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BOOKLET to Provide Basic Information Regarding Health Effects of Radiation (1st Edition)

Half-lives and Radioactive Decay

Half-lives and Radioactive Decay_Figure

An atom that has become stable in terms of energy by emitting radiation will no longer emit radiation. The amount of a radionuclide decreases over time and radioactivity weakens. The time required for radioactivity to weaken and reduce to half is called a (physical) half-life.

Upon the elapse of a period of time equal to the half-life, the radioactivity will be halved, and when a period of time twice as long as the half-life lapses, the radiation will reduce to a quarter of the original state. A graph with the horizontal axis representing the elapsed time and the vertical axis representing the radiation intensity demonstrates exponential radioactivity decreases in a curve as shown in the slide.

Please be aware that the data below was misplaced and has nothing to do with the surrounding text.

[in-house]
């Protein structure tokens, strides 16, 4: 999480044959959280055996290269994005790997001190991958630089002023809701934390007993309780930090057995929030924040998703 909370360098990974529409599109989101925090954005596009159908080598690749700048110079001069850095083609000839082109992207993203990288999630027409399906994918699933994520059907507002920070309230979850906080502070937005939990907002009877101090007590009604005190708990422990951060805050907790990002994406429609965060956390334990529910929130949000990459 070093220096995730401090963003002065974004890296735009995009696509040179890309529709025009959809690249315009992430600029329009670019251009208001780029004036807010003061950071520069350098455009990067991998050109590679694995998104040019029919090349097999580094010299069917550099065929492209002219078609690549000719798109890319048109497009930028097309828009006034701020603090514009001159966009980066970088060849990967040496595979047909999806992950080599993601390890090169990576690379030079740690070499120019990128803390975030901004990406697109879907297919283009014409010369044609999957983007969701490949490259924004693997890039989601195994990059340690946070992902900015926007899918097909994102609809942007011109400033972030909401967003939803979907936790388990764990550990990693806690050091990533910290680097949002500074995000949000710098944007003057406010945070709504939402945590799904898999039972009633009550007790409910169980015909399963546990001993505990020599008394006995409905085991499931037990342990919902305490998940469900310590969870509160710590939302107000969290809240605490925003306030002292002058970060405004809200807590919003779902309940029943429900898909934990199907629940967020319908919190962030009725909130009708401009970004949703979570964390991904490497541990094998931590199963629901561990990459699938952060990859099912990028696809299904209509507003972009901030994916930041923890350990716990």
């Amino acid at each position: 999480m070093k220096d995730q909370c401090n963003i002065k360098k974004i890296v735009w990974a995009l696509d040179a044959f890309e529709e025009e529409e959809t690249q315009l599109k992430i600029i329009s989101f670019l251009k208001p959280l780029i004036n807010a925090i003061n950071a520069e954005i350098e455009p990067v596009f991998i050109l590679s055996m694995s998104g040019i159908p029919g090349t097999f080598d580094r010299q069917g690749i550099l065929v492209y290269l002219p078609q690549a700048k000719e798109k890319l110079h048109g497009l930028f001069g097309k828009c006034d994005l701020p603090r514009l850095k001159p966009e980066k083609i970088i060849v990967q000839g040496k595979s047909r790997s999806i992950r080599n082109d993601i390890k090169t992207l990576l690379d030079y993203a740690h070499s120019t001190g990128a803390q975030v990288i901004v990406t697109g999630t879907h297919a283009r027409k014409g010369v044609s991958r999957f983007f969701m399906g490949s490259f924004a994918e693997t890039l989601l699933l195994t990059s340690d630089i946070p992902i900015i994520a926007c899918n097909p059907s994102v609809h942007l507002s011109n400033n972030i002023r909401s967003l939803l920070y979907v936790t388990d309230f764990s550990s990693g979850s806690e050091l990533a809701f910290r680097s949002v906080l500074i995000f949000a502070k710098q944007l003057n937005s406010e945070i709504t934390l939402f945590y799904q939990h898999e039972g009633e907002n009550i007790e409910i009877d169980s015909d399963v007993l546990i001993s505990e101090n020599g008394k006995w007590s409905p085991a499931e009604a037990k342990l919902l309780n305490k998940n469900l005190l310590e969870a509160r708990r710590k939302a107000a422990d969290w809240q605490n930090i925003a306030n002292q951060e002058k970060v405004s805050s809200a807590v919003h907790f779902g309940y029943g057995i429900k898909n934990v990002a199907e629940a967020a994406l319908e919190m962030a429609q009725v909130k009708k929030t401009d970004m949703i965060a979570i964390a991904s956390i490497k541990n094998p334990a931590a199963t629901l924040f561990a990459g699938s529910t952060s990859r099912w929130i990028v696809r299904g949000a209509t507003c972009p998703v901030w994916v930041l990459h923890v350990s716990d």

(Physical) half-lives vary depending on the types of radionuclides. For instance, the half-life is approximately 8 days for Iodine-131, approximately 2 years for Cesium-134, and approximately 30 years for Cesium-137.

Radioactive materials taken into the body will be excreted after being taken into various organs and tissues. The time required for the amount of radioactive materials in the body to reduce to half through excretion is called biological half-life and varys depending on their chemical forms and/or particle sizes.

(p.27 of Vol. 1, "Internal Exposure and Radioactive Materials")

  • Included in this reference material on March 31, 2013
  • Updated on February 28, 2018
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